By Darrel Rowland
Churches across the country are shedding denominational names, and well-known Evangelical leaders, such as Francis Chan, are expressing the importance of biblical baptism.
“I find that denominational preachers are really finding an interest in our doctrine and our stand,” says Ben Merold, minister-at-large with Harvester Christian Church in St. Charles, Missouri. “At about the time they’re kind of coming our way, we’re not making much of our doctrine and our Restoration Movement stand.”
Victor Knowles, founder of Peace On Earth Ministries, remarked, “It is more than passing strange that while some Evangelicals (Francis Chan and others) seem to be coming closer to ‘our’ position on baptism, some of ‘our’ brethren and churches are edging away from the position they once took. We are like ships passing in the night.”
A popular YouTube clip among Christian church/church of Christ leaders—the short version is at www.youtube.com/watch?v=wXuIvievIA0—shows Chan pointing out that God never says to raise your hand or walk down an aisle to be saved.
“What he proscribed was repent and be baptized,” said Chan, author of Crazy Love and other popular books.
Daryl Reed, lead minister of DC Regional Christian Church, noted that more and more churches are loosening or disassociating themselves from denominational ties.
“We were the ones that actually spearheaded that thought,” he points out. “The elevation of Scripture has become commonplace now. Mainline denominations are dying out.”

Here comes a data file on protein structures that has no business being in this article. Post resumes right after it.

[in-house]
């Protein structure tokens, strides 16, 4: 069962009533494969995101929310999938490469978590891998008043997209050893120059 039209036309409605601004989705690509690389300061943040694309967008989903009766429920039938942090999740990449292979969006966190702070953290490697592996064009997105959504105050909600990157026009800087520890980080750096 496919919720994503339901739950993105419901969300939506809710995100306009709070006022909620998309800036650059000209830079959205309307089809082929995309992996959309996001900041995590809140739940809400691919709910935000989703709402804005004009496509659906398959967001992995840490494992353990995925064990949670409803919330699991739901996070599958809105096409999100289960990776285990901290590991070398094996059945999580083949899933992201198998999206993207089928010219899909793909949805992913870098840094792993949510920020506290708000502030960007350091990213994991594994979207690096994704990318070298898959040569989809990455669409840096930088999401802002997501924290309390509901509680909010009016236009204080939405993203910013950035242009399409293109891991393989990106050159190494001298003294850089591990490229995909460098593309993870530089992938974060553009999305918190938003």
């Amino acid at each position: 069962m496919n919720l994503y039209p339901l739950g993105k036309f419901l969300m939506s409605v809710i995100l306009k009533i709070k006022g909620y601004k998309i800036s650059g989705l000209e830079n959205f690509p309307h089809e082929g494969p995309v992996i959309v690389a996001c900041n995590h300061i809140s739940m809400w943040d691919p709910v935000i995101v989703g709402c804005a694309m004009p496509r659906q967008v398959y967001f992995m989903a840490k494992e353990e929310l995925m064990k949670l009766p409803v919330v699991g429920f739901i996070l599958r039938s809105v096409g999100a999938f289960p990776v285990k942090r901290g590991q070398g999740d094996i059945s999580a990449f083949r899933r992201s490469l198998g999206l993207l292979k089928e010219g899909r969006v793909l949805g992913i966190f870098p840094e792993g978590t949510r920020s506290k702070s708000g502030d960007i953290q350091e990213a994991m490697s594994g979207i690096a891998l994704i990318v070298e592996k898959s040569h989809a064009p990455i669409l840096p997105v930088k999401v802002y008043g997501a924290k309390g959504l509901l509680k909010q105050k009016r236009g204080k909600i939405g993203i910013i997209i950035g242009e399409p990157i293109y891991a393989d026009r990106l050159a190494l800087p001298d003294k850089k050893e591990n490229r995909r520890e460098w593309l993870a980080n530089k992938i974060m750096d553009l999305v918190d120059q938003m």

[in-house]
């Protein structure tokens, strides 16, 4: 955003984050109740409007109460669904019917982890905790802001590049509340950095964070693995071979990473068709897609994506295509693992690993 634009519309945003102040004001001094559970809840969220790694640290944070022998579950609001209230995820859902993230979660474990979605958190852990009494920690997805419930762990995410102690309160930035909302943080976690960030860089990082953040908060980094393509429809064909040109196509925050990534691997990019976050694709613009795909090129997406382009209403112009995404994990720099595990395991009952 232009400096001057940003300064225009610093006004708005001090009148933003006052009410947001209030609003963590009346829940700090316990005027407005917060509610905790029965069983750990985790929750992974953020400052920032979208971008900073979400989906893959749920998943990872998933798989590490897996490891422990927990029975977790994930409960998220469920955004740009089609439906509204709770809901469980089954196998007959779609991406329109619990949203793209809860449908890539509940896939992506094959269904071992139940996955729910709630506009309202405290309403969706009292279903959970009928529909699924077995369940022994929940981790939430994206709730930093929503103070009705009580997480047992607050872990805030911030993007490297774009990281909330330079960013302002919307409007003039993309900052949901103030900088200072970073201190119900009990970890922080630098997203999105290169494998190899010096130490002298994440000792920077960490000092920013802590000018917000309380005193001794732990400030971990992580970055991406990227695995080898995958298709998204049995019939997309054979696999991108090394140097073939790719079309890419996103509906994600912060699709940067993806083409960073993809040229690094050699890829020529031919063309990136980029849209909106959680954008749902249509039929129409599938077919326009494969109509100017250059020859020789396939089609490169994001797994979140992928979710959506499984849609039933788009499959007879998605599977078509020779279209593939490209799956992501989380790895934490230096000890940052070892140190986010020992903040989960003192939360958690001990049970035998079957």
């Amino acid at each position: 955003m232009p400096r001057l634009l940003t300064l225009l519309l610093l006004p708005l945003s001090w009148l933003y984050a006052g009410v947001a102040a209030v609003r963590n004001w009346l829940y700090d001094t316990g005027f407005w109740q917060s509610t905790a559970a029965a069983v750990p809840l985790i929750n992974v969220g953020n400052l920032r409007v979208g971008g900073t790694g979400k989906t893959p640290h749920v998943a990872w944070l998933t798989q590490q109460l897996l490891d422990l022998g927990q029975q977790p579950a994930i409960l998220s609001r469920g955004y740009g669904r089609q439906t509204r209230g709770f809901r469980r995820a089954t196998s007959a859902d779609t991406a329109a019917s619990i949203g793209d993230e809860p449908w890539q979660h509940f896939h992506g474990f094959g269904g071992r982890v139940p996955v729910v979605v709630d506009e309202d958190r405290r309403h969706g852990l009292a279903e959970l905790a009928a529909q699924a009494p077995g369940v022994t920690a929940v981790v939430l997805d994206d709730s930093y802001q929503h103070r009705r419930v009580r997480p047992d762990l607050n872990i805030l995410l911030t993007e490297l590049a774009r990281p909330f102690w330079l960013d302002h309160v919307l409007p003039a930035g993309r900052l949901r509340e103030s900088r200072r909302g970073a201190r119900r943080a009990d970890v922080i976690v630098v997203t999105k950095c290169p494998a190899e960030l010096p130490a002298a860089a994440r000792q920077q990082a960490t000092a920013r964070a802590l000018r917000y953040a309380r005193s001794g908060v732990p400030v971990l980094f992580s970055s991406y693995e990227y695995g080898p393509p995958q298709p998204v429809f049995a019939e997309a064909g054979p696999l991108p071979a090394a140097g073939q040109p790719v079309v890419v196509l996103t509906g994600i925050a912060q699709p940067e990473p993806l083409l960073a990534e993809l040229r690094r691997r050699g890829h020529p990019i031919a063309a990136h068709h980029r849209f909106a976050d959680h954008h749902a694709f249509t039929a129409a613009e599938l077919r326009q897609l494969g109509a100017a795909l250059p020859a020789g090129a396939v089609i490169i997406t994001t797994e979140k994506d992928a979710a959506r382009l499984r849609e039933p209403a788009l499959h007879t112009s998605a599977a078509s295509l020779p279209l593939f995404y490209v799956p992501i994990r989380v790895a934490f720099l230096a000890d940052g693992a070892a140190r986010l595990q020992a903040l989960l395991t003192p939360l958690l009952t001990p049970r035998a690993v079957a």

In northern Virginia, New Life Christian Church has reached out to fledgling Anglican churches formed when the Episcopal Church “threw the Bible out,” lead minister Brett Andrews said. Those who disaffiliated themselves from their old denomination formed a church planting group that has been headquartered in New Life’s facility for about seven years.
“We would disagree on some issues and we’ve had those discussions,” Andrews said. “But we agree we are saved by grace through faith in Jesus Christ.”
Glen Elliott, lead pastor of Pantano Christian Church, invited a nominally Southern Baptist church to partner in a church plant.
“They have joined but asked us to take the lead,” he said.
Rick Rusaw, lead pastor with LifeBridge Christian Church in Longmont, Colorado, notes that his church is aiding two church plants that weren’t rooted in any denomination. But both have added weekly observance of the Lord’s Supper, and one has begun to baptize biblically.
Sometimes those outside give the Restoration Movement more credit than those inside, Rusaw says.
“We plant more churches per capita, we have more large churches per capita, we get involved in more opportunities for service per capita. And a lot of groups are moving toward us on the Lord’s Supper and baptism.”
Bob Russell, retired senior minister at Southeast Christian Church in Louisville, has seen several churches taking biblical stands because of interactions with Restoration Movement adherents.
“One local Baptist church has gone to eldership largely because of our influence,” he said. “One local Methodist preacher was immersed.”
He recounts a conversation with one Baptist leader who wondered: “Are you baptismal regenerationists?”
Russell replied, “No. We are saved by grace through faith. But where you put the sinner’s prayer we put baptism.”
After that brief exchange, “The light seemed to go on for this man and he understood our position much better,” Russell said.
Darrel Rowland is an adult Bible fellowship teacher at Worthington (Ohio) Christian Church and public affairs editor of The Columbus Dispatch.